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Virgo



Joined: 11 Aug 2006
Posts: 192

PostPosted: Tue Mar 13, 2007 8:43 pm    Post subject: Reply with quote

jessica,

You sound a little defensive (almost angry), which I find puzzling.

Yes, peels have been around for a long time, but the trend the other member refered to (quote: "A lot of people in their early twenties suddenly seem to be into peels and microdermabrasion in a big way"), is, as far as I know, much more recent. So we don't know yet what will happen to them 10, 20, or 30 years from now. I didn't say with certanty that there "will" be skin damage, because we don't know, but I think it is always better to act with caution than to jump in on a treatment desinged for older people.

My point about tanning was that often things people view as harmless, later turn out not to be! Peels and Microdermabrasion, do in fact, put wear on your skin. Isn't that their fuction really? To wear or peel off the top skin cells? For many people, the pluses of that out-weigh the minuses, but in your 20's.... I would not do it myself. From all that I've read, AHA seems to be one of the harshest methods of promoting Collagen production. There are milder alternaives, like Vitamin C and its Derivatives.

Going back, I wish I had started wearing Sunblock a little sooner than I did, but that is the only thing I would change! I have always treated my skin gently; minimal sun exposure, light washing, and only occational make-up. Now, at 40, I'm only beginning to deal with the first signs of aging. I think my gentle treatment has paid off.

Quote:
i think that with a loss of collagen averaging -1.5% a year after age 25, using peels in moderation after this age in general makes sense as the skin is already beginning to age.


Well, I still feel that's a little young, but my original post was in reply to the person who talked about people in their "early 20s". Someone up-thread even suggested exfoliating for "anyone who has reached puberty", which would mean teenagers!


Last edited by Virgo on Wed Mar 14, 2007 12:59 pm; edited 6 times in total
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jessica9



Joined: 16 Aug 2005
Posts: 144
Location: Washington DC

PostPosted: Tue Mar 13, 2007 9:30 pm    Post subject: Reply with quote

yes...people do a lot of things they think are good for you only to find out they have quite the opposite effect. but that is true for so many things in the world. now there is scientific evidence that taking supplements A and E (and they think others as well, though more research needs to be conducted) actually increases mortality because it is also "too much of a good thing" - the kiling off of free radicals. strangely enough, i had stopped taking supplements prior to reading this, and have concentrated on getting my nutritional needs from pure food sources. so...my point being...yes, we can overdo a lot of things with good intentions while not knowing their effects in the future. it is worthwhile to point out, and yes, we all should be cautious, but as it is true for many things, it will be an inaccurate model for many others.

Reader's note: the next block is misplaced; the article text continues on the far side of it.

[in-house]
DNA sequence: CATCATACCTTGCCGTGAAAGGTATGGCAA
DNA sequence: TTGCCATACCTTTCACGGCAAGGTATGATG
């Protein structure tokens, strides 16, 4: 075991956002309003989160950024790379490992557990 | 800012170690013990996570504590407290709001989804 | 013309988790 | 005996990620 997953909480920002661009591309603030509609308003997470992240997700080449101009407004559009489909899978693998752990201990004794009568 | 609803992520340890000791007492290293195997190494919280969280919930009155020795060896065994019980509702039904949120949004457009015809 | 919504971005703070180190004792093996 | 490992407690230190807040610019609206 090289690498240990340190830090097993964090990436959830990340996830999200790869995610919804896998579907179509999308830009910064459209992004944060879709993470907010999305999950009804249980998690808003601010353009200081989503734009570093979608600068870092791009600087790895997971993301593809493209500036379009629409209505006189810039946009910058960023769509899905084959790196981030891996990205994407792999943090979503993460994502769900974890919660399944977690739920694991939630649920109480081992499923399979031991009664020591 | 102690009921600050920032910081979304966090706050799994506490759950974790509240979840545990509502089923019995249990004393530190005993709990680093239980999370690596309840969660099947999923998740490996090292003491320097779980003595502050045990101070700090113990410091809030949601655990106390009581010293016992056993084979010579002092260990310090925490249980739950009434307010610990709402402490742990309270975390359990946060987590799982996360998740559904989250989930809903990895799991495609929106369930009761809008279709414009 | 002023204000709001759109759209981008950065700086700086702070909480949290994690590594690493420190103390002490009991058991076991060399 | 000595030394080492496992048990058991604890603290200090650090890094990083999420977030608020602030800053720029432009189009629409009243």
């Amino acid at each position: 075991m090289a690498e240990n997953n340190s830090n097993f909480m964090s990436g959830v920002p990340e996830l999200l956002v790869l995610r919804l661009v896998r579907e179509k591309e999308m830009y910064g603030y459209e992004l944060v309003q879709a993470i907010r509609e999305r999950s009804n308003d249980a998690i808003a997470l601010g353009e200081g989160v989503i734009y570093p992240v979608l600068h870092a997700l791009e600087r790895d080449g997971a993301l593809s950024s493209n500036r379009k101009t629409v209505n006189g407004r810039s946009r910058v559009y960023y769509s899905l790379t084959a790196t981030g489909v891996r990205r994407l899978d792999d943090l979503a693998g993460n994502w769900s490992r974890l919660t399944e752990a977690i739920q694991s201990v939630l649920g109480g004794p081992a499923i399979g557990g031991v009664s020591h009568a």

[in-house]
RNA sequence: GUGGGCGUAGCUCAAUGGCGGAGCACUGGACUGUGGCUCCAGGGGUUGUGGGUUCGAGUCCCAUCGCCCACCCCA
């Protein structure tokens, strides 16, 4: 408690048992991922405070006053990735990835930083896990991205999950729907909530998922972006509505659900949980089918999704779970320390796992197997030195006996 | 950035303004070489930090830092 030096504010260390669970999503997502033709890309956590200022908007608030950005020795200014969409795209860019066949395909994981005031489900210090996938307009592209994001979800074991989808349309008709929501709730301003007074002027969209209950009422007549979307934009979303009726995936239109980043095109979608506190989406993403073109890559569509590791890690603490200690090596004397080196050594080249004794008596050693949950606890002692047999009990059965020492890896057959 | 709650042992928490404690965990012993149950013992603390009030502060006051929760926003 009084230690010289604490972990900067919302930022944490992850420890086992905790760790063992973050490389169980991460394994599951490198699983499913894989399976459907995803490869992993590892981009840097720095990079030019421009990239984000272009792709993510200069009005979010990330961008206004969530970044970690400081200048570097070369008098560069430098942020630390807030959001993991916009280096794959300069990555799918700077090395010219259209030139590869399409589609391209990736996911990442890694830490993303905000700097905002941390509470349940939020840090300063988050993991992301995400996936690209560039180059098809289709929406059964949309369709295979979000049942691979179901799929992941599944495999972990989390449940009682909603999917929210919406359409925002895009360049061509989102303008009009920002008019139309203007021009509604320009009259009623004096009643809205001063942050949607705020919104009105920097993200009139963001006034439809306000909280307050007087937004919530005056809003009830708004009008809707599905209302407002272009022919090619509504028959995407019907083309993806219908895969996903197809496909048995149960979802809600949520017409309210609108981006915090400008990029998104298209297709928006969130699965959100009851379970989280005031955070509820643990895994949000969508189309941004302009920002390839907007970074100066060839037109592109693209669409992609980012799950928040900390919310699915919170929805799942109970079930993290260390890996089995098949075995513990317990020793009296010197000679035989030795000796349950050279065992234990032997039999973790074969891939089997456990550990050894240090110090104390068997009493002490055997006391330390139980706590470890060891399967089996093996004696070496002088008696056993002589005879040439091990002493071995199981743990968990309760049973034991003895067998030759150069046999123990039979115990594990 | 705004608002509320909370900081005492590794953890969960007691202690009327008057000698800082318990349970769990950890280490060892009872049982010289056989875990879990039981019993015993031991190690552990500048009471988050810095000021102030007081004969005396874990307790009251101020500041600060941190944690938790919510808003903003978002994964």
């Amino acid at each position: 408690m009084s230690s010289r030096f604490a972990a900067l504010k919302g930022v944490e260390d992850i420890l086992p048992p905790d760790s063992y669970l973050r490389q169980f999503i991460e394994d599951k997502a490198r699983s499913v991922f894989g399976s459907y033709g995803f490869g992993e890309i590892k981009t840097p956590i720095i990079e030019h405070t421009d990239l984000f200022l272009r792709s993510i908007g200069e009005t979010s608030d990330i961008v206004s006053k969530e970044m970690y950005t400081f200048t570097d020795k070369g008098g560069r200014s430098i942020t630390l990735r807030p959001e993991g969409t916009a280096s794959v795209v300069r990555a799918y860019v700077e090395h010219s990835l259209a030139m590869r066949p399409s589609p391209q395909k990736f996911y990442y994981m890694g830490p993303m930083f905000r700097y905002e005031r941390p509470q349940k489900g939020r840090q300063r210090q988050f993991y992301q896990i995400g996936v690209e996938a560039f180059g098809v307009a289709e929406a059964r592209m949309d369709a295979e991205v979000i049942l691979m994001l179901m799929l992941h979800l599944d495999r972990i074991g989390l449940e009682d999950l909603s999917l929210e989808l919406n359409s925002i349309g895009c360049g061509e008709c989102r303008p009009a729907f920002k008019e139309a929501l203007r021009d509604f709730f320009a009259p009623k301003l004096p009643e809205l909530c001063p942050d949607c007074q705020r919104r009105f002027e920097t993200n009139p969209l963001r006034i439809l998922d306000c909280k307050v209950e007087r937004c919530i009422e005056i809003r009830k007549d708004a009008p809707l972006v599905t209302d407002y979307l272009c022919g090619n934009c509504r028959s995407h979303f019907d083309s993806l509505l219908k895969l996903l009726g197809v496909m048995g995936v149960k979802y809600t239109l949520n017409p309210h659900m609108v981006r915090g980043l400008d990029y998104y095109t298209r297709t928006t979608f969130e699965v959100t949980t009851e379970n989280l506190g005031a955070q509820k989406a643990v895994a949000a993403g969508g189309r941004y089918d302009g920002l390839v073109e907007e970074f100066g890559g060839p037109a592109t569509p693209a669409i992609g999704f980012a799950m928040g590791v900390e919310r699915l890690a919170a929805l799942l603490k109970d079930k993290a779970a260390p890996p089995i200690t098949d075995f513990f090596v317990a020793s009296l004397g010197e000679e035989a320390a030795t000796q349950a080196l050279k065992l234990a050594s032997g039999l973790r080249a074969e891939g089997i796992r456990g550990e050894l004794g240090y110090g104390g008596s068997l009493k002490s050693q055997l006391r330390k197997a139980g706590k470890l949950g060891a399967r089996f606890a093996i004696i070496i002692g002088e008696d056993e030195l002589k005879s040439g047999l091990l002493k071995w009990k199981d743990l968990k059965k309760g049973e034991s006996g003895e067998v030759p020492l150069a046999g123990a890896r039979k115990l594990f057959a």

i think we actually do know the effects of glycolic peels on those who start in their 20's. i remember 10 years ago watching a television show where a famous model was getting a glycolic peel (i think she was doing them pretty frequently)and she was then in her mid-20's. i think that 10 years ago, many models and actresses in their 20's were doing this before it was popularized in mainstream society. so i think we do have examples of people who have used these peels early on and are now about 35 or so, and they actually look great. granted they have more access to other skincare procedures, etc. but the integriy of the skin is sort of hard to disguise.

you are right that peels and microdermabrasion are wearing on the skin. that is how they work. i myself steer clear of microdermabrasion. i also think there is a distinction between those who use at home kits recommended to be used once a week, several times a week, or even everyday versus a superficial procedure performed by an aesthetician or dermatologist. at home kits will leave the skin in a constant state of repair, which can be potentially dangerous for the skin, and can age young skin that normally does not need to work as hard at repair.

i suppose my point was that you just cannot make generalizations about all younger people who are using these procedures, because some young people use them cautiously and some do not. i think that with a loss of collagen averaging -1.5% a year after age 25, using peels in moderation after this age in general makes sense as the skin is already beginning to age. our healing response is still quick however, and there may even be the potential that we are gaining more benefits from glycolic acids when we use them cautiously because of this, as g.a. works on restructuring collagen. i think that if the aging process has already began, moderate use of g.a. is a good preventative measure. i apoligize for coming off as defensive - i just disagree and am more interested in specifically understanding these processes.